Ferguson as a Failure of the Humanities

Professor George Lipsitz of of US Santa Barbara delivered a guest lecture in the Department of African American Studies on May 1, 2015. He was invited to campus by Jordan Camp, a postdoctoral fellow in African American Studies.


Ferguson as a Failure of the Humanities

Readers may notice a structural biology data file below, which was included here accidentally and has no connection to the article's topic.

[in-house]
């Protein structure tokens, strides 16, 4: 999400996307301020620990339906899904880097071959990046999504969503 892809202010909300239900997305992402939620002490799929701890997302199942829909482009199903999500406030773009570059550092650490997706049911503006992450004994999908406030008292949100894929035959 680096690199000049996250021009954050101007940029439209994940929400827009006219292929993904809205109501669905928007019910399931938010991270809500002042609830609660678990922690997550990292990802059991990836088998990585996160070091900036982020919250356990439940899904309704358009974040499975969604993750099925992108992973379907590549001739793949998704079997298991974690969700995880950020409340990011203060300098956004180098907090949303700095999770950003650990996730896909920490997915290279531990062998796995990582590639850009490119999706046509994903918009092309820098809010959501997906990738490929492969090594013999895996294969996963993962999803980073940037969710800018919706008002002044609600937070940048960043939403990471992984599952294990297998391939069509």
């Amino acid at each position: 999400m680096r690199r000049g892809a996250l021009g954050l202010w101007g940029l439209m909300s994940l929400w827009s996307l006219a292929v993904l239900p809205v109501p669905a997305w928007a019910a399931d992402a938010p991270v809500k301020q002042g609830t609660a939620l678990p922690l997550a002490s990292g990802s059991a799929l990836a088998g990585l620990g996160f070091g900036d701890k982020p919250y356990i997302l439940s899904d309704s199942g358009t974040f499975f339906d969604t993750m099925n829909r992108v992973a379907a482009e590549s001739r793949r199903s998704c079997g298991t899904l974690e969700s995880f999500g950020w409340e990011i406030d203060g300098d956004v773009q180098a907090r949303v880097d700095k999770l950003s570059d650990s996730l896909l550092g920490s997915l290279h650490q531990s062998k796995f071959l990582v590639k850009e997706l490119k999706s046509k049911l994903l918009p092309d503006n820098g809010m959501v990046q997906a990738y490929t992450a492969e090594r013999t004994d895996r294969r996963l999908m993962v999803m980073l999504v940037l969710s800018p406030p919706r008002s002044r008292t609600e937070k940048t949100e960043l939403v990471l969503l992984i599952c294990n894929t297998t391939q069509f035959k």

The killing of Michael Brown in Ferguson, Missouri and the events that transpired in its wake make the present time a moment of conjuncture. People who take up the cry for justice in “Ferguson” are focusing on more than one event and more than one place. Like the execution of Sacco and Vanzetti in 1927 or the lynching of Emmett Till in 1955, the killing of Michael Brown has become a signifier that crystalizes the experiences of an entire era. It exposes the mendacity of power and reveals the urgency of popular resistance to the unlivable destinies that racialized capitalism metes out. This “Ferguson” demonstrates a failure of the criminal justice system, the political system and the economic system, but it also illuminates a grievous failure of the humanities.  The realm of knowledge devoted to promoting judgment, discernment and empathy, to envisioning a creative common existence has instead generated methods of evasion, denial and disavowal grounded in methodological individualism, hostile privatism and fear laden fantasies of dehumanized others.  In the face of this failure on the part of the official institutions and academies of the humanities, however, grass roots artists and activists are authoring and authorizing ways of being and ways of knowing that interrupt habit, resist authoritarian single-mindedness and identify value in undervalued places and undervalued people.

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